Dominion Theology in American Politics: Influence of Reconstructionist Dominionism in Christian Right Circles (Part 4)

Submitted byRWMaster onSat, 11/26/2016 - 07:16
Ten Commandments

"Roy's Rock"

(Note: This is Part 4 of an 8-part series: Read Part 1:Dominion Theology in American Politics: The Radical Christian Right Under Spotlight

Read Part 3: Origins of Dominion Theology in American Politics:  Southern Agrarians and the Christian Reconstructionists (1930s-1960s

The claim by  Christian Reconstructionists that they do not advocate political action would appear merely playing to the gallery given their recent hobnobbing with potentially revolutionary right wing groups like the League of the South. Karen Armstrong, former nun and writer, flatly warns of a potential for fascism in Christian Reconstructionist thought, while Chip Berlet puts it bluntly that the Reconstructionists are a "new form of clerical fascist politics."

The supporting fact to Armstrong's and Berlet's views is that Christian Reconstructionists have been influential in radical Christian Right political activism. Christian Reconstructionists like Reverend Joseph Morecraft, Reconstructionist influenced individual and group Right activists like Howard Philips, Herb Titus (Moore's attorney and vice-presidential candidate of Constitution Party in 1996), Alan Keyes, Kennedy's Coral Ridge Ministries, Eagle Forum, Concerned Women for America and Focus on the Family were the leading players in partnership with Roy Moore's Foundation for Moral Law in the 2004 drafting of bill for the infamous Constitution Restoration Act which allowed local, state and federal officials to acknowledge "God as sovereign source of law, liberty or government" outside the oversight function of the Supreme Court.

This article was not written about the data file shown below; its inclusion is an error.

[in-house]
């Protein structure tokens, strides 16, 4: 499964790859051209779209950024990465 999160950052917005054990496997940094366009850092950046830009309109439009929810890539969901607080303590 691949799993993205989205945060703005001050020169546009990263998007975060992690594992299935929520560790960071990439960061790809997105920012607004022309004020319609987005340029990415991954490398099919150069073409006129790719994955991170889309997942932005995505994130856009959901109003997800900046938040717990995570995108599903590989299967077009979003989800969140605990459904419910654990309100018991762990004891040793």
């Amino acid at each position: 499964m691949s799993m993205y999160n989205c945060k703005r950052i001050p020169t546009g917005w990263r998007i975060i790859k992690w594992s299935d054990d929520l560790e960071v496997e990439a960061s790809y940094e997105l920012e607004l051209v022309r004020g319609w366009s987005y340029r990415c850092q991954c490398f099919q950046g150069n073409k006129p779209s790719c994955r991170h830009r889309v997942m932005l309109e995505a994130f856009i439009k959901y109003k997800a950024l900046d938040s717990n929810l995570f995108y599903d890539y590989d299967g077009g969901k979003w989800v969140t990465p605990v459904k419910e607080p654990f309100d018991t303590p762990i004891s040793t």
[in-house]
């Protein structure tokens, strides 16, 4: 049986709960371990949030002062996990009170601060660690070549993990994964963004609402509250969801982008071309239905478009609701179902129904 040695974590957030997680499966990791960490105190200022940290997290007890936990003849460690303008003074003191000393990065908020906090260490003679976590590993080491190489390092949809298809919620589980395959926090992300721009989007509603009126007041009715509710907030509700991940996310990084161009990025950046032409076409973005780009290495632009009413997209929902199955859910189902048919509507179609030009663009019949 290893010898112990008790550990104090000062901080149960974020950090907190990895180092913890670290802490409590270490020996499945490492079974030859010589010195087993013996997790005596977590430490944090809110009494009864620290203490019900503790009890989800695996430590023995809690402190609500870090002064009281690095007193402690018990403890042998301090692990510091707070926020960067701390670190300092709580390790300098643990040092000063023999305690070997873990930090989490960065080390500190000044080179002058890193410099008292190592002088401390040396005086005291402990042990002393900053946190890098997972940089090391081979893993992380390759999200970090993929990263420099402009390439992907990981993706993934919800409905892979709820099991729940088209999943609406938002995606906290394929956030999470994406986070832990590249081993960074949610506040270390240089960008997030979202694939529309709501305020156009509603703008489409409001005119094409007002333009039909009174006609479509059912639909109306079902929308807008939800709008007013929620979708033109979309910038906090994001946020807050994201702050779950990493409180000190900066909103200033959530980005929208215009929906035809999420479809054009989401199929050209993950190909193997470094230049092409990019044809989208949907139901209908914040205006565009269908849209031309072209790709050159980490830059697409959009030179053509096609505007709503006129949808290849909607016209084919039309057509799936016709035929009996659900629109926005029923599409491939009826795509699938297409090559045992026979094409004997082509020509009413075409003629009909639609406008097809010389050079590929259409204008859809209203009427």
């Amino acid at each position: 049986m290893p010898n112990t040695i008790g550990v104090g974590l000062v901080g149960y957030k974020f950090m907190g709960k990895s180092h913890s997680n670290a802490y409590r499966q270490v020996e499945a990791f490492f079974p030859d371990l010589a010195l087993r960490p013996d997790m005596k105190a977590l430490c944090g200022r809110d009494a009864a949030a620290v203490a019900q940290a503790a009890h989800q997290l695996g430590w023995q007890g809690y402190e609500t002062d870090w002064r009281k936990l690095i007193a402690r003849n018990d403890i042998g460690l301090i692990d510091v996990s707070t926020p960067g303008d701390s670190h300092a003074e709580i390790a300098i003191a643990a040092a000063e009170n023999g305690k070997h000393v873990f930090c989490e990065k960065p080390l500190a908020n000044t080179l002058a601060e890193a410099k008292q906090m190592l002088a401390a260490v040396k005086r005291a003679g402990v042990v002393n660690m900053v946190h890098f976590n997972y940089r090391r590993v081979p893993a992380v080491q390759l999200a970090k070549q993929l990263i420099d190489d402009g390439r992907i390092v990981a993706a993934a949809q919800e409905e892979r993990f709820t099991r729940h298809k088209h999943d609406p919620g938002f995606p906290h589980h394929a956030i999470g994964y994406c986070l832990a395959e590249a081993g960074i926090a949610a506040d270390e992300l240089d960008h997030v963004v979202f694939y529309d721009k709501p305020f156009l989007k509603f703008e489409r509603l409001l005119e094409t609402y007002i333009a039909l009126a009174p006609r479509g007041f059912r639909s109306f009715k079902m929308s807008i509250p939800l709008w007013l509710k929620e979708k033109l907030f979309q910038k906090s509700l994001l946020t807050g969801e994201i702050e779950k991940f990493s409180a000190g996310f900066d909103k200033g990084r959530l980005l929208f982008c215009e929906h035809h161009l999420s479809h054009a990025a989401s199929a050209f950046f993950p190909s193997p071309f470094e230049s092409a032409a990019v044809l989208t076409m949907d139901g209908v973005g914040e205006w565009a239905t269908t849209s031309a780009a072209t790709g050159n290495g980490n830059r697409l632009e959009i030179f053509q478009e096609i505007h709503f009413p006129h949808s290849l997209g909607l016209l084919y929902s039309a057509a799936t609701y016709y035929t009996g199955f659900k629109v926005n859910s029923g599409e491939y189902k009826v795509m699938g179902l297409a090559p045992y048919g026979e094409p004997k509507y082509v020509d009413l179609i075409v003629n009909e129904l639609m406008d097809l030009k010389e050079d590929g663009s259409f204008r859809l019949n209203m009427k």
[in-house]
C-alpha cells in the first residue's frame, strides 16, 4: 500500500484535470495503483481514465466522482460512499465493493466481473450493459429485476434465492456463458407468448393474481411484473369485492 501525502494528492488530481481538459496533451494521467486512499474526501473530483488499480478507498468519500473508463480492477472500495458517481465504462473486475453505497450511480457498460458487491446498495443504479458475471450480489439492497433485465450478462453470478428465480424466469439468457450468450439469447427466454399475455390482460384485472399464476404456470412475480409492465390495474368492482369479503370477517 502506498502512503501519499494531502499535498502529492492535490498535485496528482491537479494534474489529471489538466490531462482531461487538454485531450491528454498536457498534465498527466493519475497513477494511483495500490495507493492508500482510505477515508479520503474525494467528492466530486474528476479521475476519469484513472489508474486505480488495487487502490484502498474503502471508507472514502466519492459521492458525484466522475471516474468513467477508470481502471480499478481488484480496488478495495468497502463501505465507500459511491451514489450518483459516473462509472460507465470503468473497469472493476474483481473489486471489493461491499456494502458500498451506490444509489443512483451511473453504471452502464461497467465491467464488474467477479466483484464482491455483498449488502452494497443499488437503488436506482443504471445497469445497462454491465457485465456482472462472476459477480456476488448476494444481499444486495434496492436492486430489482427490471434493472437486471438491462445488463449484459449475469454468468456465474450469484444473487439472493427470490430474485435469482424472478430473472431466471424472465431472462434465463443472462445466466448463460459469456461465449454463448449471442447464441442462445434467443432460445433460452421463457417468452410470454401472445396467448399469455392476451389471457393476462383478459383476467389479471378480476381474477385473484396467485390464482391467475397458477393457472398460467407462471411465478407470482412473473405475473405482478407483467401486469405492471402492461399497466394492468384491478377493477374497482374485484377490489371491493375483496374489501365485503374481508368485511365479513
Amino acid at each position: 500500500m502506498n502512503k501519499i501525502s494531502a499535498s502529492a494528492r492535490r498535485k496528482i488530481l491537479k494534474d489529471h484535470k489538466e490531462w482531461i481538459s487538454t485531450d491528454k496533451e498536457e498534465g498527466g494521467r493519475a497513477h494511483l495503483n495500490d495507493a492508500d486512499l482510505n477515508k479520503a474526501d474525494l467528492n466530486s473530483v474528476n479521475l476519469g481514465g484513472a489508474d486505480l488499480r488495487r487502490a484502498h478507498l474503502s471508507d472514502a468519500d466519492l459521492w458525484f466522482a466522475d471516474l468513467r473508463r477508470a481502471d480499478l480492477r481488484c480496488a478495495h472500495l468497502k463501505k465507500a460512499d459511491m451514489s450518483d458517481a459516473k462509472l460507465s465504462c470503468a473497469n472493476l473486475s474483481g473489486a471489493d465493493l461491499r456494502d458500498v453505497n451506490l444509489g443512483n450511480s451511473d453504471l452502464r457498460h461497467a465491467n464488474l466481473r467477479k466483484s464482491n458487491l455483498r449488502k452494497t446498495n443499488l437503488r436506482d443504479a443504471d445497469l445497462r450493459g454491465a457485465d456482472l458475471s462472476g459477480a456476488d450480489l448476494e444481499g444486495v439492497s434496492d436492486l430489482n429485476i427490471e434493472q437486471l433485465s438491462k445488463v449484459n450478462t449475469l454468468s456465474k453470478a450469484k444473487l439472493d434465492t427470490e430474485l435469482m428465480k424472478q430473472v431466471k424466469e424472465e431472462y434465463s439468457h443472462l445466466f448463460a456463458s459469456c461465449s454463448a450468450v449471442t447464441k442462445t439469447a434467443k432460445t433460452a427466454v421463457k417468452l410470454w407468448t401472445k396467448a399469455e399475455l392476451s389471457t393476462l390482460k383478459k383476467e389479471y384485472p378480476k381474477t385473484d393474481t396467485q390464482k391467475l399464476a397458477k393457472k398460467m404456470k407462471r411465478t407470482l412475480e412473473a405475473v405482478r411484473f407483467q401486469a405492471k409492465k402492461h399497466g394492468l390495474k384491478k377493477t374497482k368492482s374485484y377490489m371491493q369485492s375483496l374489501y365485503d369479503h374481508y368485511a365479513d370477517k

Radical Right activists deliberately ignore the fact that the U.S. constitution was deliberately framed to the exclusion of a concept of religious or Christian nation. The concept of separation of Church and State was pivotal in the minds of men like James Madison who framed the U.S. Constitution. There was deliberate  design to perpetuate the early break with the seventeenth century Massachusetts Bay Colony which extended the right of participation in politics only to Congregational Church members with Congregationalism established as State religion. Religious intolerance in the Massachusetts Bay Colony had led to conflict and "swarming" of non-Church members to form new colonies.

In 1635, for instance, the Massachusetts Bay Puritans expelled Roger Williams, a Puritan minister, who had challenged certain Church doctrines and policies. Williams and his followers settled on Rhode Island, which soon became self-governing, with an elected governor and a representative assembly. Rhode Island followed the example of Plymouth Colony by implementing complete separation of Church and State and guaranteed freedom of religious worship and association (the colony even had a few Jewish settlers).

Thus, the impression being fostered by some in the Christian Right that a theocratic constitution which does not provide for strict separation of Church and state was the "vision of the founding fathers" is grossly misleading. Article 6 of the U.S. Constitution, which specifically prohibits religious test for public office holders, is unambiguous in its vision of a religiously pluralistic society. It may be true, as Christian Reconstructionist leader Reverend Byron Snapp insists, that, "…at no point in Scripture do we read that God teaches, supports, or condones pluralism," but the U.S. Constitution evidently disagrees with "God" and the Bible!